Light and Shadow

Light and Shadow 6 blog

These photographs were taken in Wawona, just inside the south entrance to Yosemite National Park.

Light and Shadow 4 blog

Light and Shadow 5 blog

April is warm this year.  Mornings in the 30’s, daytime temperatures sometimes reaching the 70’s.  A few days ago it snowed, though all traces are gone.

Light and Shadow 8 blog

Light and shadow 1 blog

I think of the Summer King and the Winter King in Celtic folklore.  Their battle for ascendency never ends.  The King of Summer is winning now, but they’ll meet again in autumn.

Light and Shadow 2 blog

Light and shadow 3 blog

The sun is so bright and the shadows so deep they stop you.  Their interweaving patterns, stirring in the breeze, shift from moment to moment.

Light and Shadows 7 blog

The world changes before our eyes. Always the same and never the same.

9 thoughts on “Light and Shadow

  1. Evocative post, thanks. Woods are that archetypal environment where magical things happen or danger menaces, as in those Grimm-ish Teutonic forests. You can certainly indulge your fantasies or daydreams in them, wherever in the world your woods are.

    I’m in a part of the world, Pembrokeshire in Wales, which was anciently part of an area called Dyfed (roughly pronounced “Duh-ved”), and where many of the Welsh Mabinogion tales were set. South of us is Narberth, which might have been where Pwyll, seated on a magic mound, first saw his supernatural wife Rhiannon. North of us is Cwm Cych, where Pwyll first met the King of the Otherworld, Arawn. Or, as you rightly put it, where the battle for ascendency of the Summer King and the Winter King in Celtic folklore never ends.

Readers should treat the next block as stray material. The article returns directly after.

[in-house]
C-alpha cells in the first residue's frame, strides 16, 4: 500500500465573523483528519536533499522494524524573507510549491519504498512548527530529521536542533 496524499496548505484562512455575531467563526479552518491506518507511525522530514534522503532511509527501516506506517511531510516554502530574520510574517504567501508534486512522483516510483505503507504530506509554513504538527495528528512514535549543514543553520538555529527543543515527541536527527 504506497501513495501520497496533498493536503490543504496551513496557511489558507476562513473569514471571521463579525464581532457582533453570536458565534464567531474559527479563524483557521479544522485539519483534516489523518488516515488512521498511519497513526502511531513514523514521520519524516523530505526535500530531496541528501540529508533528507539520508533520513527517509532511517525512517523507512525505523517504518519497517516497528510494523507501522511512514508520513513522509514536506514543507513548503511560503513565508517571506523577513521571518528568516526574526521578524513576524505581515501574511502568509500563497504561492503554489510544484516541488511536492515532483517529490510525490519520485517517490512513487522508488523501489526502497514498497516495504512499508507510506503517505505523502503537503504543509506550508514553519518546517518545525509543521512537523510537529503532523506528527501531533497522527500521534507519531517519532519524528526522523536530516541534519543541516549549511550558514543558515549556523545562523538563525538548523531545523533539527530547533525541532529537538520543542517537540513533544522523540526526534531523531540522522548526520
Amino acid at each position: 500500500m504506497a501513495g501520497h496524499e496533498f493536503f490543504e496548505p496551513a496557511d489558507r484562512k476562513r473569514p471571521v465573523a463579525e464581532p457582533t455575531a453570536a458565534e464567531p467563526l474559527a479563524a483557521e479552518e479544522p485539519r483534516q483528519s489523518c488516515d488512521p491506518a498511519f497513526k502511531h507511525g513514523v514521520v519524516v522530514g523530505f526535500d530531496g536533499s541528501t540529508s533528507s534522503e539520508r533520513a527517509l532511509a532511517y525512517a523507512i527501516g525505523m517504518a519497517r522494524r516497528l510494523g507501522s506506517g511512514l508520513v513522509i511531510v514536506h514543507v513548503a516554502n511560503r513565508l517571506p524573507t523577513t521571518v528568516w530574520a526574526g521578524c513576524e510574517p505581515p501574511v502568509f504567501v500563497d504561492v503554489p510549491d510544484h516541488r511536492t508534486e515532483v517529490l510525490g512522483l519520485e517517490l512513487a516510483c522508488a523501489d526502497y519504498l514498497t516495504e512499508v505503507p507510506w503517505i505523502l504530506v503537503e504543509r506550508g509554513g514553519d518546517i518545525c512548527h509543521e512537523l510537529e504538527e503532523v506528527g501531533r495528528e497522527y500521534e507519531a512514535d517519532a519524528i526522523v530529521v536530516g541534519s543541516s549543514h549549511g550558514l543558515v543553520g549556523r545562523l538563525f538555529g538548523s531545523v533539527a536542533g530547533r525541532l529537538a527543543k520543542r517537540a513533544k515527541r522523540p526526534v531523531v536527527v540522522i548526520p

Just a mile or so north of us as the raven flies is the site of a famous battle between Arthur and his men against a giant boar, Twrch Trwyth, resulting in a blood bath in Cwm Cerwyn, a large bowl-shaped depression just below the 500-metre peak. Lots of landscape features are traditionally associated with these primitive Arthurian tales here. it’s magical to live somewhere where the legends cluster so thickly, like trees in a forest.

    Liked by 1 person

    • I will never forget a trip that took us to south Wales 20 years ago. We got to see a stand of old forest, now protected, and I could really see with woods so dense covering the land, how mystery tales would center there.

      These woods, at 4000′, are oak, pine, and birch, and not nearly so thick. It makes me think of the mountain men, anglos who set off into the early 19th century American wilderness to live as solitary trappers, risking grisly bears and sometimes hostile Indian tribes in order to be left alone. I always enjoyed Jerimiah Johnson, 1972, a Robert Redford film, now somewhat dated, that gives an idea of some of the dangers as well as the yearnings that sent these men into the wilderness.

      Liked by 1 person

Leave a Reply

Fill in your details below or click an icon to log in: Logo

You are commenting using your account. Log Out /  Change )

Facebook photo

You are commenting using your Facebook account. Log Out /  Change )

Connecting to %s